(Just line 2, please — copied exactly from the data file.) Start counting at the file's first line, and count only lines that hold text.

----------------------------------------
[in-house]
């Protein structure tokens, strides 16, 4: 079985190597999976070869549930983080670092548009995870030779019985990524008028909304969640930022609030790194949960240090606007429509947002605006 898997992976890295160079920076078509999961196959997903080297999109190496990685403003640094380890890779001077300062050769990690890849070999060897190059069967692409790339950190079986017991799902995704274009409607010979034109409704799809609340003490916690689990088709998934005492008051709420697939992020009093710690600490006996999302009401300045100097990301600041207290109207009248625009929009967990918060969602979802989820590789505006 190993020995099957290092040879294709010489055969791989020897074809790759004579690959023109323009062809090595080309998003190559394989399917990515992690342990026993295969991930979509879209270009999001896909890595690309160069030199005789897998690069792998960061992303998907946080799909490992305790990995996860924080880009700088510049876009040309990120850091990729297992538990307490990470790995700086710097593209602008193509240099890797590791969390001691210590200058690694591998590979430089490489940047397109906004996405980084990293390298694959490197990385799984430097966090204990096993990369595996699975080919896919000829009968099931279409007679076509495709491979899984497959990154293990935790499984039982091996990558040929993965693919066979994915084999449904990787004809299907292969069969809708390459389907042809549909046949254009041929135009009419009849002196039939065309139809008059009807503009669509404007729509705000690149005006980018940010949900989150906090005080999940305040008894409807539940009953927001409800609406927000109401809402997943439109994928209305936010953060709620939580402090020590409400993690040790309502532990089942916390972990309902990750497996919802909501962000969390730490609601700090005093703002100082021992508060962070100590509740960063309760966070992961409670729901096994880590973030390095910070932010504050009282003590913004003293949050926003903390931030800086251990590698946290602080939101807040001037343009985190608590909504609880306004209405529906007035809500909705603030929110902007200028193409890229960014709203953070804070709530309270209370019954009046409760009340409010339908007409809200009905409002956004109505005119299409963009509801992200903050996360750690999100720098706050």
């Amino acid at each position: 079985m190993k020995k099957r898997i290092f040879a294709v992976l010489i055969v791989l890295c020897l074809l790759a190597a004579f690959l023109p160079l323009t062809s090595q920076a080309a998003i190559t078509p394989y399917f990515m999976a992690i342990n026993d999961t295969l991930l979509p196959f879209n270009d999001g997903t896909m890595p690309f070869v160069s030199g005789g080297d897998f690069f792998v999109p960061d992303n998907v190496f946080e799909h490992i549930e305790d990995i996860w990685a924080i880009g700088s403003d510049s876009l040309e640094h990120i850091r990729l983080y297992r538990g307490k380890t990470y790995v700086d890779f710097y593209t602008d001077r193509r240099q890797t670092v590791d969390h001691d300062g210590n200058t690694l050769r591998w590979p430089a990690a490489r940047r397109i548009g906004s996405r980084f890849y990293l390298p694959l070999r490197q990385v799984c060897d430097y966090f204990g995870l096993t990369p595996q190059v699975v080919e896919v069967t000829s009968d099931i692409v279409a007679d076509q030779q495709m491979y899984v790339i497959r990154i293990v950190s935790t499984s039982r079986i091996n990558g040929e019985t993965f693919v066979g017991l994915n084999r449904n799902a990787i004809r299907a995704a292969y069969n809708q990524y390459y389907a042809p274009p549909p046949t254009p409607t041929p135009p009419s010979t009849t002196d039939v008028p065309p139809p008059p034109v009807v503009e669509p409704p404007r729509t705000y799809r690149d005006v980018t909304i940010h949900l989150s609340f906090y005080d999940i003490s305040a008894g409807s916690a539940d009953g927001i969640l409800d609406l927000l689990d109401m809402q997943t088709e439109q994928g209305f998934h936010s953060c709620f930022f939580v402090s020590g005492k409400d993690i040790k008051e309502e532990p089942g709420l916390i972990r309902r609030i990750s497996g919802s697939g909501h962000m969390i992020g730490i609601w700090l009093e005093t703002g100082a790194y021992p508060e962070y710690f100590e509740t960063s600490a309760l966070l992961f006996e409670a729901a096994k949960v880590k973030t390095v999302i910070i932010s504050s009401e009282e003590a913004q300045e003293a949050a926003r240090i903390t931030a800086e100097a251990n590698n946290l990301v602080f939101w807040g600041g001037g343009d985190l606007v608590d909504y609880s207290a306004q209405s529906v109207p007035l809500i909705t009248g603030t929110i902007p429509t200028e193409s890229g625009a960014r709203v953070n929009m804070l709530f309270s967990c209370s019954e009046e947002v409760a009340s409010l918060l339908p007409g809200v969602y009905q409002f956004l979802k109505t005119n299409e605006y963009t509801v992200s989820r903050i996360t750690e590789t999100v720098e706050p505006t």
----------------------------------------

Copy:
């Protein structure tokens, strides 16, 4: 079985190597999976070869549930983080670092548009995870030779019985990524008028909304969640930022609030790194949960240090606007429509947002605006 898997992976890295160079920076078509999961196959997903080297999109190496990685403003640094380890890779001077300062050769990690890849070999060897190059069967692409790339950190079986017991799902995704274009409607010979034109409704799809609340003490916690689990088709998934005492008051709420697939992020009093710690600490006996999302009401300045100097990301600041207290109207009248625009929009967990918060969602979802989820590789505006 190993020995099957290092040879294709010489055969791989020897074809790759004579690959023109323009062809090595080309998003190559394989399917990515992690342990026993295969991930979509879209270009999001896909890595690309160069030199005789897998690069792998960061992303998907946080799909490992305790990995996860924080880009700088510049876009040309990120850091990729297992538990307490990470790995700086710097593209602008193509240099890797590791969390001691210590200058690694591998590979430089490489940047397109906004996405980084990293390298694959490197990385799984430097966090204990096993990369595996699975080919896919000829009968099931279409007679076509495709491979899984497959990154293990935790499984039982091996990558040929993965693919066979994915084999449904990787004809299907292969069969809708390459389907042809549909046949254009041929135009009419009849002196039939065309139809008059009807503009669509404007729509705000690149005006980018940010949900989150906090005080999940305040008894409807539940009953927001409800609406927000109401809402997943439109994928209305936010953060709620939580402090020590409400993690040790309502532990089942916390972990309902990750497996919802909501962000969390730490609601700090005093703002100082021992508060962070100590509740960063309760966070992961409670729901096994880590973030390095910070932010504050009282003590913004003293949050926003903390931030800086251990590698946290602080939101807040001037343009985190608590909504609880306004209405529906007035809500909705603030929110902007200028193409890229960014709203953070804070709530309270209370019954009046409760009340409010339908007409809200009905409002956004109505005119299409963009509801992200903050996360750690999100720098706050």